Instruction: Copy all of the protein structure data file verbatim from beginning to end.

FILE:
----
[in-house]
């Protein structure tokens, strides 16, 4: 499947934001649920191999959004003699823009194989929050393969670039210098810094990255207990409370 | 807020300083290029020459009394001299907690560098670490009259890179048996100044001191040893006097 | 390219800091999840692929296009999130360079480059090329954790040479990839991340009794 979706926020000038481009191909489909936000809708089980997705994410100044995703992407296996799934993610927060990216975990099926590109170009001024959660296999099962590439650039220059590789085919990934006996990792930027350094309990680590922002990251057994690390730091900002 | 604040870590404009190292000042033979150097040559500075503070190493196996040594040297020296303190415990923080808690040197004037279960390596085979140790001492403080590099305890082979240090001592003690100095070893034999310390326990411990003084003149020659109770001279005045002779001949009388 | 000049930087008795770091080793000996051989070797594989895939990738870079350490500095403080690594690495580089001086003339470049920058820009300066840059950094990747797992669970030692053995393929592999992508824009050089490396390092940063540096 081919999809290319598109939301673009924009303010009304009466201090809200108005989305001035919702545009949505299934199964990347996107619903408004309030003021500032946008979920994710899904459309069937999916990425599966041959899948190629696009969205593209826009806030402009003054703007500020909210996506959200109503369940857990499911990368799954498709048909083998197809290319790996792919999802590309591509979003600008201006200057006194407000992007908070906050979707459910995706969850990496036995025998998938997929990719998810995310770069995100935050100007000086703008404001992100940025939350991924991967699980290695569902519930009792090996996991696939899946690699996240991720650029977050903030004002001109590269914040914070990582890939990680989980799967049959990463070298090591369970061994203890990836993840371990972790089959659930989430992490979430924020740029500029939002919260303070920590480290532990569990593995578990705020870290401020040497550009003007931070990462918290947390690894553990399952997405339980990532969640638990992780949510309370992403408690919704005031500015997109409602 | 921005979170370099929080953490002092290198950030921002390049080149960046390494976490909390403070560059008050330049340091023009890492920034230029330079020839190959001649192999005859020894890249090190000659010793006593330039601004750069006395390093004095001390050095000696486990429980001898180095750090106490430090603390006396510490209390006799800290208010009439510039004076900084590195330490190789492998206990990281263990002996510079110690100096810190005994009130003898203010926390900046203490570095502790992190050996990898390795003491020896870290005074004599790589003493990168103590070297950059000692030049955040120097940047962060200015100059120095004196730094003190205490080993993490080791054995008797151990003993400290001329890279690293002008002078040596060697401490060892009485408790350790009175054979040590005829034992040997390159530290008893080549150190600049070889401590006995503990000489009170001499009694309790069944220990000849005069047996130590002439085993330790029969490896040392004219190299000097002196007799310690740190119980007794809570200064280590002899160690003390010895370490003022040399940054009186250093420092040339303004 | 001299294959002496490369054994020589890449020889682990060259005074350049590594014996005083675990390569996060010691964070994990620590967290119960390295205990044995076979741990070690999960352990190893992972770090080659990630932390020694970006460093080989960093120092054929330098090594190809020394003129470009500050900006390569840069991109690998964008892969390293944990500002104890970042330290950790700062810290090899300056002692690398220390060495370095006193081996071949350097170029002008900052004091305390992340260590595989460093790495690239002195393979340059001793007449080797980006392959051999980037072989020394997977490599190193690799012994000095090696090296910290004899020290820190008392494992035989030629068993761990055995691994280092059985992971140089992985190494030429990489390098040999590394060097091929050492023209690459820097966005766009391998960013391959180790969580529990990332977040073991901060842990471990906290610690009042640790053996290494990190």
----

[in-house]
């Protein structure tokens, strides 16, 4: 499947934001649920191999959004003699823009194989929050393969670039210098810094990255207990409370 | 807020300083290029020459009394001299907690560098670490009259890179048996100044001191040893006097 | 390219800091999840692929296009999130360079480059090329954790040479990839991340009794 979706926020000038481009191909489909936000809708089980997705994410100044995703992407296996799934993610927060990216975990099926590109170009001024959660296999099962590439650039220059590789085919990934006996990792930027350094309990680590922002990251057994690390730091900002 | 604040870590404009190292000042033979150097040559500075503070190493196996040594040297020296303190415990923080808690040197004037279960390596085979140790001492403080590099305890082979240090001592003690100095070893034999310390326990411990003084003149020659109770001279005045002779001949009388 | 000049930087008795770091080793000996051989070797594989895939990738870079350490500095403080690594690495580089001086003339470049920058820009300066840059950094990747797992669970030692053995393929592999992508824009050089490396390092940063540096 081919999809290319598109939301673009924009303010009304009466201090809200108005989305001035919702545009949505299934199964990347996107619903408004309030003021500032946008979920994710899904459309069937999916990425599966041959899948190629696009969205593209826009806030402009003054703007500020909210996506959200109503369940857990499911990368799954498709048909083998197809290319790996792919999802590309591509979003600008201006200057006194407000992007908070906050979707459910995706969850990496036995025998998938997929990719998810995310770069995100935050100007000086703008404001992100940025939350991924991967699980290695569902519930009792090996996991696939899946690699996240991720650029977050903030004002001109590269914040914070990582890939990680989980799967049959990463070298090591369970061994203890990836993840371990972790089959659930989430992490979430924020740029500029939002919260303070920590480290532990569990593995578990705020870290401020040497550009003007931070990462918290947390690894553990399952997405339980990532969640638990992780949510309370992403408690919704005031500015997109409602 | 921005979170370099929080953490002092290198950030921002390049080149960046390494976490909390403070560059008050330049340091023009890492920034230029330079020839190959001649192999005859020894890249090190000659010793006593330039601004750069006395390093004095001390050095000696486990429980001898180095750090106490430090603390006396510490209390006799800290208010009439510039004076900084590195330490190789492998206990990281263990002996510079110690100096810190005994009130003898203010926390900046203490570095502790992190050996990898390795003491020896870290005074004599790589003493990168103590070297950059000692030049955040120097940047962060200015100059120095004196730094003190205490080993993490080791054995008797151990003993400290001329890279690293002008002078040596060697401490060892009485408790350790009175054979040590005829034992040997390159530290008893080549150190600049070889401590006995503990000489009170001499009694309790069944220990000849005069047996130590002439085993330790029969490896040392004219190299000097002196007799310690740190119980007794809570200064280590002899160690003390010895370490003022040399940054009186250093420092040339303004 | 001299294959002496490369054994020589890449020889682990060259005074350049590594014996005083675990390569996060010691964070994990620590967290119960390295205990044995076979741990070690999960352990190893992972770090080659990630932390020694970006460093080989960093120092054929330098090594190809020394003129470009500050900006390569840069991109690998964008892969390293944990500002104890970042330290950790700062810290090899300056002692690398220390060495370095006193081996071949350097170029002008900052004091305390992340260590595989460093790495690239002195393979340059001793007449080797980006392959051999980037072989020394997977490599190193690799012994000095090696090296910290004899020290820190008392494992035989030629068993761990055995691994280092059985992971140089992985190494030429990489390098040999590394060097091929050492023209690459820097966005766009391998960013391959180790969580529990990332977040073991901060842990471990906290610690009042640790053996290494990190």